For now, let’s get into my favorites from the album.

 

  1. But Daddy I Love Him

“I’m telling him to floor it through the fences / No, I’m not coming to my senses / I know he’s crazy, but he’s the one I want.”

 

Other than the lack of a comma in the title, this song has everything I love. This song tells the story about Swift’s own experience learning to tune out the public opinion on her love life. It’s a song about following her heart, falling into an all-consuming love, and running free. A much-needed breath of fresh air following the heart-wrenching fifth track, “So Long, London.” Currently, it’s my number one on the album. “But Daddy I Love Him” is also a type of song the album lacks a lot of, which is sing-along songs. 

 

  1. Clara Bow

“You look like Taylor Swift / In this light, we’re loving it / You’ve got edge she never did / The future’s bright… dazzling.”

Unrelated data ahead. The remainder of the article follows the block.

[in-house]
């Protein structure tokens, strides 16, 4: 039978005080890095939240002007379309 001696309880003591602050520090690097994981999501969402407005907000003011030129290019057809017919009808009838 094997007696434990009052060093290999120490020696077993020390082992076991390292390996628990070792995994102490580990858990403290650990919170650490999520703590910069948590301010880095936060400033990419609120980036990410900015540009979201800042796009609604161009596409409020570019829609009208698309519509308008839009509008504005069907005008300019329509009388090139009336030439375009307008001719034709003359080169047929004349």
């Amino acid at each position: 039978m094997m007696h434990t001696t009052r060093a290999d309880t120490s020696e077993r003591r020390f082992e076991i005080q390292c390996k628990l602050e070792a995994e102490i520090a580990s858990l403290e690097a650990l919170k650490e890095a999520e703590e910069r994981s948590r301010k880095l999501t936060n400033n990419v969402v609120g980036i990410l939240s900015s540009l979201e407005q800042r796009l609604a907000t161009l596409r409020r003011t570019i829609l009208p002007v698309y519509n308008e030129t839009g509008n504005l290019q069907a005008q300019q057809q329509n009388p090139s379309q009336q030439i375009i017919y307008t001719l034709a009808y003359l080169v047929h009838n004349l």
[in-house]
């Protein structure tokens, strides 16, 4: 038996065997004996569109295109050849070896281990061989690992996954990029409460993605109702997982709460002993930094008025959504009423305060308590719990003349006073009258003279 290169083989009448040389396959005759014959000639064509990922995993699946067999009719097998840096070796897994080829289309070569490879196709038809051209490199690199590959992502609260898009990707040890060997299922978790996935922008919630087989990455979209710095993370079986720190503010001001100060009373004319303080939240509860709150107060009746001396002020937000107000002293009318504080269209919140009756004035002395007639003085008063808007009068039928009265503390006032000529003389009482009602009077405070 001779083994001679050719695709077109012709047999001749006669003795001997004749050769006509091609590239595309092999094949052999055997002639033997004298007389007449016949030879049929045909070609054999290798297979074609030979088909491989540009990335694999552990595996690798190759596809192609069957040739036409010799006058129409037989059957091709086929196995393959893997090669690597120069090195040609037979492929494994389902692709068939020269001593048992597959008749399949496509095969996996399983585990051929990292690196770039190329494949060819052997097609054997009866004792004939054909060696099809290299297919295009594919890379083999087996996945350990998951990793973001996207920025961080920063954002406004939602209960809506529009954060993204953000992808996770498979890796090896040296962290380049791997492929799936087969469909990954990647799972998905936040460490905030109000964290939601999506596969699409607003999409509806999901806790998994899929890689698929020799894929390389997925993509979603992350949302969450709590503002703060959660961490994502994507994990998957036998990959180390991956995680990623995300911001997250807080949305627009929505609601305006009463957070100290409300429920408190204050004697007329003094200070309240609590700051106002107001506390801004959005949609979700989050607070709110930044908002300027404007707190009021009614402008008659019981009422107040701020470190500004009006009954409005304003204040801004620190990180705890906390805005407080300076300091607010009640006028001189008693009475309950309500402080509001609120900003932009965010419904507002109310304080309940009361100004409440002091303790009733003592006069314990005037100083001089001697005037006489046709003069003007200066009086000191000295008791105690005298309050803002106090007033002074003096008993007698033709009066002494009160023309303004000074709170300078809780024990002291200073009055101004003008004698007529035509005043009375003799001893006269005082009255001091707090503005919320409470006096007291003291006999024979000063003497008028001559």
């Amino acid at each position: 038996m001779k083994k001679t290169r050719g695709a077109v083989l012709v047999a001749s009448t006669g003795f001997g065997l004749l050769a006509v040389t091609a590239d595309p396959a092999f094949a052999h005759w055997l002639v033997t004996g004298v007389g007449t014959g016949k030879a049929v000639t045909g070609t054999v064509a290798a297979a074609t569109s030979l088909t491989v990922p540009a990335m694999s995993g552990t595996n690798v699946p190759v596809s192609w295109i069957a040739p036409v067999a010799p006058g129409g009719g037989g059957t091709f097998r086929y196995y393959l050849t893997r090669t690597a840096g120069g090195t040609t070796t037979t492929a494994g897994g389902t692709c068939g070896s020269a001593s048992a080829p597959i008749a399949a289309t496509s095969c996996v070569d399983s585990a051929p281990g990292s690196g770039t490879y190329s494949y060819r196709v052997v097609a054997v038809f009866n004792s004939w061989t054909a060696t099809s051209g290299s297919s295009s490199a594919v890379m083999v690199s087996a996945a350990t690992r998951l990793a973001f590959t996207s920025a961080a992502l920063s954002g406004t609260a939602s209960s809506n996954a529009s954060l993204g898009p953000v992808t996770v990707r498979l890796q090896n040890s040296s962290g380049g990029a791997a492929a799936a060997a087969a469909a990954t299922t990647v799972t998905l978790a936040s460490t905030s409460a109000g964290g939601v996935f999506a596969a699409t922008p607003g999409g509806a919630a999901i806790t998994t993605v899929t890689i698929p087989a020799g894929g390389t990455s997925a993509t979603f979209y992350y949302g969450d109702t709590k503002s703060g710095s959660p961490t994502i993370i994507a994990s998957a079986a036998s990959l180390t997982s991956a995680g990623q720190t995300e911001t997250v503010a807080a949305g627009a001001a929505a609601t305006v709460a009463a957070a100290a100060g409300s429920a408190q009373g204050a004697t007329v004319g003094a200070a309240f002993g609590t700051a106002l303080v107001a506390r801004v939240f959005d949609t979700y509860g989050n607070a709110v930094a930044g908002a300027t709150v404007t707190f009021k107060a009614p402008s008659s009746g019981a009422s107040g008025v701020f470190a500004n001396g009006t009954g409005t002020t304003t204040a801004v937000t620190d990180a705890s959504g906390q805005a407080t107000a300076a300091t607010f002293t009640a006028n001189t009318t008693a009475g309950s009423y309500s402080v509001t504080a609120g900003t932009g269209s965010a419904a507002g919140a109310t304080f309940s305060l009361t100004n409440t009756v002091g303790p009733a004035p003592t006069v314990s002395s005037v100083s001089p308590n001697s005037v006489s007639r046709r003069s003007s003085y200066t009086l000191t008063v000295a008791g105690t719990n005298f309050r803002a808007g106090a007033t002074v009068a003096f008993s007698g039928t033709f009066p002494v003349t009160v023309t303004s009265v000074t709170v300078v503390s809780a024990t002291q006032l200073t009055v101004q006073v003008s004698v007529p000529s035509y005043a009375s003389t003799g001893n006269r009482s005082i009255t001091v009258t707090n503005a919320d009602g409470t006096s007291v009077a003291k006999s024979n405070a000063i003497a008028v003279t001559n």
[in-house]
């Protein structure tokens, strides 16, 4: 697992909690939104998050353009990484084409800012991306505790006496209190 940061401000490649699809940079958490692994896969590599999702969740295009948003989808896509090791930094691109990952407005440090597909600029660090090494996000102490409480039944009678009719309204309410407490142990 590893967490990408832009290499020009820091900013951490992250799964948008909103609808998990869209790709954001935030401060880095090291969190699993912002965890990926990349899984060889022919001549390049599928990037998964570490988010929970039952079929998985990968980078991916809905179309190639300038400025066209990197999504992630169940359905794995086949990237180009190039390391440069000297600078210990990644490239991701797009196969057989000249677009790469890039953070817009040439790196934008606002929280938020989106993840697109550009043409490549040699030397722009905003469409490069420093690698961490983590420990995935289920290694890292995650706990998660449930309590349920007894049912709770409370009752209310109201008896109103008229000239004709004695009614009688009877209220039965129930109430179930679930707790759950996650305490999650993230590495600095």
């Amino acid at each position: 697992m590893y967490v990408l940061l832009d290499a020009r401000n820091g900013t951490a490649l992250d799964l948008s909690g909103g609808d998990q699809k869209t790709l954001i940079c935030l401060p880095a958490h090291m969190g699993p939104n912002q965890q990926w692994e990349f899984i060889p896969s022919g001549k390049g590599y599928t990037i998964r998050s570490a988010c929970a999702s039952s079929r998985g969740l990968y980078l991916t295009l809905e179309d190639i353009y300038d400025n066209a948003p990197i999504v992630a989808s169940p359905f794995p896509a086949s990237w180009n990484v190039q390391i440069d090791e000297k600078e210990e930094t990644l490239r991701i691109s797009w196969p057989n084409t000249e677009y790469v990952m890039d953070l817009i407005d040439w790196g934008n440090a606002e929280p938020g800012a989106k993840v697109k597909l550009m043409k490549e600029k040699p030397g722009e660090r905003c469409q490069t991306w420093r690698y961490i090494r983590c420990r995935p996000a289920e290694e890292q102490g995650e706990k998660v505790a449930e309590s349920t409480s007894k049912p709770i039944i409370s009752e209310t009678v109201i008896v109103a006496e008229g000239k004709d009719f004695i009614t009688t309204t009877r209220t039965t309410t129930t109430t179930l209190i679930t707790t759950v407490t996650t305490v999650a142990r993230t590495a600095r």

Reminiscent of the song “Nothing New” featuring Phoebe Bridgers on Red (Taylor’s Version), “Clara Bow” discusses Swift’s fear of being replaced by a younger star. She opens up on this track about the experience of being a young singer, always compared to older, successful female artists, and then becoming that older artist herself. She says she would “die if it happened” to her, referencing this experience. Nowadays, young singers are told they are like a “better” Taylor Swift, fulfilling her fear. When she broke the metaphorical “fourth wall” in this song and name-dropped herself, my jaw dropped. I like the way this song isn’t just about her, though. It’s really a message about the way that we use women in the entertainment industry and discard them when they are no longer shiny and new. It’s an example of why I think people who say Swift only writes about her exes don’t give her enough credit.

 

  1. Who’s Afraid of Little Old Me?

“I was tame, I was gentle ’til the circus life made me mean / Don’t you worry, folks, we took out all her teeth / Who’s afraid of little old me? Well, you should be.”